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Comment Forget Fleshlight - time for sexbots (Score 1) 36

OK... I know what I'm having nightmares about tonight.

Just the use of the word "face-arm" was creepy and should have been a hint, but I went ahead and watched it dance for a few minutes to let it really sink in.

(Joking aside, that looks like a crazy fun project to work on!)

That video was disturbing - in a few ways - for me.

Comment Counterexamples (Score 1) 97

Not until they are facing losing said IP.

No corporation has ever given anything except at gunpoint.

Think about all the open source that is released by good-willed corporations. Even IP is given away Tesla's "All our patent are belong to you". [1]
There are corporations who believe in the commons. Even Apple, who legislates on design patents contributes to open source.

That said, the gist of what you said is true, and the only fix is to demolish the "corporations are people" legal construct (mostly because it's bullshit - corporations live forever and have no morals by default - it's simply legally convenient).

Fight against our corporate overlords!


Comment Sorry, that's a shit sandwich (Score 1) 306

(and he has no other option)

Yes they do. This level of tracking requires location services, something which you can disable and doing so only affects a minority of applications for which the service can be enabled at specific cases.

It's not anywhere near as bad as you make it out to be.

Turning on and off location services globally just so specific apps can give you directions? So much for all that fun geo-fencing, or even persistent map applications. Google Now location based cards are disrupted completely.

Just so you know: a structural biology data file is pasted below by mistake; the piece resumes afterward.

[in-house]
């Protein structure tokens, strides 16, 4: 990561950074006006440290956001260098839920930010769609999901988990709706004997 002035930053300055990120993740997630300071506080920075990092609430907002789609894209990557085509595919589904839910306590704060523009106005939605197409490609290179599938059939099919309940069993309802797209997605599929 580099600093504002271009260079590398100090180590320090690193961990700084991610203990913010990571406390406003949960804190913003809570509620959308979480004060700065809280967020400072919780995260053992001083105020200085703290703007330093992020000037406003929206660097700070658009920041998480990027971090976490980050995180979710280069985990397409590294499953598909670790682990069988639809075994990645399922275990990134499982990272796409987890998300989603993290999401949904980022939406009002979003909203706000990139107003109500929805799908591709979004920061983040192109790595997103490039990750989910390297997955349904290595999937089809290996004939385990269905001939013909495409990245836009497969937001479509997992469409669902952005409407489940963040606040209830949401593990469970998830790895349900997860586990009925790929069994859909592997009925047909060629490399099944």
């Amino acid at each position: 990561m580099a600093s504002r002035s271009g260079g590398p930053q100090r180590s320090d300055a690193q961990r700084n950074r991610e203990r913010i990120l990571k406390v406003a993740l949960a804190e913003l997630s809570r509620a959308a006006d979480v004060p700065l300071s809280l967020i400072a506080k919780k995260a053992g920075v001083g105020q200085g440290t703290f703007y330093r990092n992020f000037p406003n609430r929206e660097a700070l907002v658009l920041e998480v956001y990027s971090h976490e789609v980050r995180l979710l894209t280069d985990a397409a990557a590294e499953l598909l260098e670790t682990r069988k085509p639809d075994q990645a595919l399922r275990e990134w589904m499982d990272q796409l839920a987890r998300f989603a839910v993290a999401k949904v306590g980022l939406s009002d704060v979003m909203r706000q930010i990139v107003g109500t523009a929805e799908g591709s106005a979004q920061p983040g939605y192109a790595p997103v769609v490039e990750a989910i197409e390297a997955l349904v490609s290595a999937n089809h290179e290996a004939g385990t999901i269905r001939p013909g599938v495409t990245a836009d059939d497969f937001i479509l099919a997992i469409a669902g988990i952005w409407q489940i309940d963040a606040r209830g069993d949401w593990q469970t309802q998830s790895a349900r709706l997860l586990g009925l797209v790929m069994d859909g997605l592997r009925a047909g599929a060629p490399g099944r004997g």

As it stands, on Android, Facebook might even be able to use wifi AP point details address to guess your location. That information, IIRC, is not visible from iOS.

Comment Re:That's okay (Score 1) 742

In 2016, 8 years after he was no longer president, the "It's Bush's fault" is getting a little worn-thin, particularly when she was part of the government that sent us to war.

Oh, and Clinton's speech supporting her vote in favor:

Who knows, maybe Clinton's "indictment" could lead to war crimes charges for the Bush cabal? There is no statute of limitations on war crimes, IIRC.

Comment Re:Amazon gets away with lots of crazy stuff (Score 1) 202

I really wish that Amazon would do away with the other sellers. Put them off on another domain where they can be searched separately for those people who still want to use them. It's very disingenuous to show all the stuff that comes on the slow boat from China from some random manufacturer mixed in with the stuff that's sold directly from Amazon and usually delivered within 3.

Doesn't matter - the earpods I saw on Amazon were "prime one-day" deliverable - doubt that's coming from some slow-boat. It's being held in-state for delivery to me (through Amazon's fulfillment centers). It's so close to actually being retailed by Amazon that it's ridiculous they get to just say they're "other vendors". IN fact, those are being resold by being on Amazon's site.

Comment Doesn't matter if it's "sold by Amazon" (Score 1) 202

Are they actually sold by Amazon or are you simply seeing listing on the Amazon Marketplace? Most of the time when I see stuff like that on Amazon, the items are listed and sold by a marketplace seller - not Amazon directly.

Almost anyone can setup an Amazon Marketplace account and list almost anything they want for sale (much like eBay's Buy It Now option). Marketplace sellers can put up new listings at almost any time.

If Amazon receives enough complaints for a particular marketplace seller (selling counterfeit goods for example) they have been known to disable the seller's account and pull all of their items from sale. The problem is, new sellers often pop up faster than they can be removed.

I have a hard time seeing how fraudulently labeled "Amazon Marketplace" is different from say, Walmart putting same items on their retail shelves. In both cases, the retailer (Amazon/Walmart) is collecting the cash before the vendor/seller is actually getting the payment for the product.